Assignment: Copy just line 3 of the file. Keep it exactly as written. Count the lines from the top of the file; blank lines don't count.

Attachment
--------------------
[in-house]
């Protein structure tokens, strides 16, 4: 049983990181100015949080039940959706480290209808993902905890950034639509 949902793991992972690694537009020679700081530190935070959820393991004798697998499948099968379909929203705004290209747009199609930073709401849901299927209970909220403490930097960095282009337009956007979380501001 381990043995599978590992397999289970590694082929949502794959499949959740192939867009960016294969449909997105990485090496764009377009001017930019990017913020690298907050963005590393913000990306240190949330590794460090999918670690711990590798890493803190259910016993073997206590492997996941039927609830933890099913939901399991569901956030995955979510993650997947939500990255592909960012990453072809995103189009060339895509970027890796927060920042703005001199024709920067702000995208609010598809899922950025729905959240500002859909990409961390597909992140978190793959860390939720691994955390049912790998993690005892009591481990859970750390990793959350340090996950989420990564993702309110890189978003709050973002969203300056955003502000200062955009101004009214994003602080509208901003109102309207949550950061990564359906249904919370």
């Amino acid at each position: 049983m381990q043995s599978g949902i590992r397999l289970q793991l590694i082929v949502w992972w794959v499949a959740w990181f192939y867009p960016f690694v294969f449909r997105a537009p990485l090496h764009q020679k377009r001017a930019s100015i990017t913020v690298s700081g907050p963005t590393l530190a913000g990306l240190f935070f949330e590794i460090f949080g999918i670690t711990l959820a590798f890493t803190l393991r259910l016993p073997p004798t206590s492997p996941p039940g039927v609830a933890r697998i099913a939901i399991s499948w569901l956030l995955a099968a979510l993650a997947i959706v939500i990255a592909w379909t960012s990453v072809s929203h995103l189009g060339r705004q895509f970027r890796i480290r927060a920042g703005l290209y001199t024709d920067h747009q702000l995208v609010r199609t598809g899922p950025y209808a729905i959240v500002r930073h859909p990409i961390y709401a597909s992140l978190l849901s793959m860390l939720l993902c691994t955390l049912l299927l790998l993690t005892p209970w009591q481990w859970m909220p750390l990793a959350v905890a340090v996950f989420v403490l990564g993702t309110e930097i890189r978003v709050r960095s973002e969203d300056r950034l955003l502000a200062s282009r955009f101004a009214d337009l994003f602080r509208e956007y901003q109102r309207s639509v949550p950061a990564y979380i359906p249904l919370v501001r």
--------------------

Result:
């Amino acid at each position: 049983m381990q043995s599978g949902i590992r397999l289970q793991l590694i082929v949502w992972w794959v499949a959740w990181f192939y867009p960016f690694v294969f449909r997105a537009p990485l090496h764009q020679k377009r001017a930019s100015i990017t913020v690298s700081g907050p963005t590393l530190a913000g990306l240190f935070f949330e590794i460090f949080g999918i670690t711990l959820a590798f890493t803190l393991r259910l016993p073997p004798t206590s492997p996941p039940g039927v609830a933890r697998i099913a939901i399991s499948w569901l956030l995955a099968a979510l993650a997947i959706v939500i990255a592909w379909t960012s990453v072809s929203h995103l189009g060339r705004q895509f970027r890796i480290r927060a920042g703005l290209y001199t024709d920067h747009q702000l995208v609010r199609t598809g899922p950025y209808a729905i959240v500002r930073h859909p990409i961390y709401a597909s992140l978190l849901s793959m860390l939720l993902c691994t955390l049912l299927l790998l993690t005892p209970w009591q481990w859970m909220p750390l990793a959350v905890a340090v996950f989420v403490l990564g993702t309110e930097i890189r978003v709050r960095s973002e969203d300056r950034l955003l502000a200062s282009r955009f101004a009214d337009l994003f602080r509208e956007y901003q109102r309207s639509v949550p950061a990564y979380i359906p249904l919370v501001r």